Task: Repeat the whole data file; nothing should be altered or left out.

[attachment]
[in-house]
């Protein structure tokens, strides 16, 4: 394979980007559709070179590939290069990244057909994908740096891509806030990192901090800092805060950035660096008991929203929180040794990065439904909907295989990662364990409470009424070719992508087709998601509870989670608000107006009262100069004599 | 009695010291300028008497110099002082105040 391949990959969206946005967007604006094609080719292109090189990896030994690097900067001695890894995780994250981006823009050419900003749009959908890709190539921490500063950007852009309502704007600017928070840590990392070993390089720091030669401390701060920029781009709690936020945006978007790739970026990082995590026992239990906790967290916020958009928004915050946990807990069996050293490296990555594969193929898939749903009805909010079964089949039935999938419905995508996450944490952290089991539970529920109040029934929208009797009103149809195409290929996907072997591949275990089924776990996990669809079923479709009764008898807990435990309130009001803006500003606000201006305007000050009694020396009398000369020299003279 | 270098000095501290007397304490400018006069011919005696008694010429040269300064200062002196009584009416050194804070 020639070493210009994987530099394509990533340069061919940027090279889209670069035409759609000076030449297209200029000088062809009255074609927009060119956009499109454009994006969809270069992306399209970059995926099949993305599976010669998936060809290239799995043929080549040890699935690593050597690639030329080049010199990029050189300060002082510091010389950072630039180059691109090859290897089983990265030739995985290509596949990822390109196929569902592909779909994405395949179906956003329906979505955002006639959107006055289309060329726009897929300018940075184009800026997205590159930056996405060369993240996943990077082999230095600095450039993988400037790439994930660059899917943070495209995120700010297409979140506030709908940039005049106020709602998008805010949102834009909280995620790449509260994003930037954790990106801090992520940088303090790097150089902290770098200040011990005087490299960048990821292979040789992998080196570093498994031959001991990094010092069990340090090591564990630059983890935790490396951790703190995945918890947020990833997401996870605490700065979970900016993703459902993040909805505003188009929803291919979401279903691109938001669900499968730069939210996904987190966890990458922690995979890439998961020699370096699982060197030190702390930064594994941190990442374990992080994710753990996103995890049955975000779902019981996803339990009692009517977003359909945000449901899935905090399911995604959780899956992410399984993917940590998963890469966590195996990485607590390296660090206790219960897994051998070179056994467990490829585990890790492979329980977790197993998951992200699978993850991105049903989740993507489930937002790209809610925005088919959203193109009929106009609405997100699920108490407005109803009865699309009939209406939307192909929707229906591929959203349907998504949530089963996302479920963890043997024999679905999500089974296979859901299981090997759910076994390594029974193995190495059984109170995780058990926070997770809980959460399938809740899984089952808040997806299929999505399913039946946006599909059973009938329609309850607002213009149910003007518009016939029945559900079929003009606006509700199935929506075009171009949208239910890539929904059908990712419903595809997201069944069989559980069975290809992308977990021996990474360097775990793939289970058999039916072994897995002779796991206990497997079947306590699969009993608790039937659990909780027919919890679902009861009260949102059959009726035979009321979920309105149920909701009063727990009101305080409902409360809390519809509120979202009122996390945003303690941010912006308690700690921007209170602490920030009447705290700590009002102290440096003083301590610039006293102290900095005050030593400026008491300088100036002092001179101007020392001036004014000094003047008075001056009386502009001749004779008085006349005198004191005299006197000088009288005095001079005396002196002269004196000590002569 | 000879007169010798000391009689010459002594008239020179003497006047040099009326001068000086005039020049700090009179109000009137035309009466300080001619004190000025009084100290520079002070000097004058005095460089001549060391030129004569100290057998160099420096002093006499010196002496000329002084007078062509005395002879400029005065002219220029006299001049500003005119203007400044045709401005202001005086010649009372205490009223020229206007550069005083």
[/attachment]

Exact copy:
[in-house]
């Protein structure tokens, strides 16, 4: 394979980007559709070179590939290069990244057909994908740096891509806030990192901090800092805060950035660096008991929203929180040794990065439904909907295989990662364990409470009424070719992508087709998601509870989670608000107006009262100069004599 | 009695010291300028008497110099002082105040 391949990959969206946005967007604006094609080719292109090189990896030994690097900067001695890894995780994250981006823009050419900003749009959908890709190539921490500063950007852009309502704007600017928070840590990392070993390089720091030669401390701060920029781009709690936020945006978007790739970026990082995590026992239990906790967290916020958009928004915050946990807990069996050293490296990555594969193929898939749903009805909010079964089949039935999938419905995508996450944490952290089991539970529920109040029934929208009797009103149809195409290929996907072997591949275990089924776990996990669809079923479709009764008898807990435990309130009001803006500003606000201006305007000050009694020396009398000369020299003279 | 270098000095501290007397304490400018006069011919005696008694010429040269300064200062002196009584009416050194804070 020639070493210009994987530099394509990533340069061919940027090279889209670069035409759609000076030449297209200029000088062809009255074609927009060119956009499109454009994006969809270069992306399209970059995926099949993305599976010669998936060809290239799995043929080549040890699935690593050597690639030329080049010199990029050189300060002082510091010389950072630039180059691109090859290897089983990265030739995985290509596949990822390109196929569902592909779909994405395949179906956003329906979505955002006639959107006055289309060329726009897929300018940075184009800026997205590159930056996405060369993240996943990077082999230095600095450039993988400037790439994930660059899917943070495209995120700010297409979140506030709908940039005049106020709602998008805010949102834009909280995620790449509260994003930037954790990106801090992520940088303090790097150089902290770098200040011990005087490299960048990821292979040789992998080196570093498994031959001991990094010092069990340090090591564990630059983890935790490396951790703190995945918890947020990833997401996870605490700065979970900016993703459902993040909805505003188009929803291919979401279903691109938001669900499968730069939210996904987190966890990458922690995979890439998961020699370096699982060197030190702390930064594994941190990442374990992080994710753990996103995890049955975000779902019981996803339990009692009517977003359909945000449901899935905090399911995604959780899956992410399984993917940590998963890469966590195996990485607590390296660090206790219960897994051998070179056994467990490829585990890790492979329980977790197993998951992200699978993850991105049903989740993507489930937002790209809610925005088919959203193109009929106009609405997100699920108490407005109803009865699309009939209406939307192909929707229906591929959203349907998504949530089963996302479920963890043997024999679905999500089974296979859901299981090997759910076994390594029974193995190495059984109170995780058990926070997770809980959460399938809740899984089952808040997806299929999505399913039946946006599909059973009938329609309850607002213009149910003007518009016939029945559900079929003009606006509700199935929506075009171009949208239910890539929904059908990712419903595809997201069944069989559980069975290809992308977990021996990474360097775990793939289970058999039916072994897995002779796991206990497997079947306590699969009993608790039937659990909780027919919890679902009861009260949102059959009726035979009321979920309105149920909701009063727990009101305080409902409360809390519809509120979202009122996390945003303690941010912006308690700690921007209170602490920030009447705290700590009002102290440096003083301590610039006293102290900095005050030593400026008491300088100036002092001179101007020392001036004014000094003047008075001056009386502009001749004779008085006349005198004191005299006197000088009288005095001079005396002196002269004196000590002569 | 000879007169010798000391009689010459002594008239020179003497006047040099009326001068000086005039020049700090009179109000009137035309009466300080001619004190000025009084100290520079002070000097004058005095460089001549060391030129004569100290057998160099420096002093006499010196002496000329002084007078062509005395002879400029005065002219220029006299001049500003005119203007400044045709401005202001005086010649009372205490009223020229206007550069005083």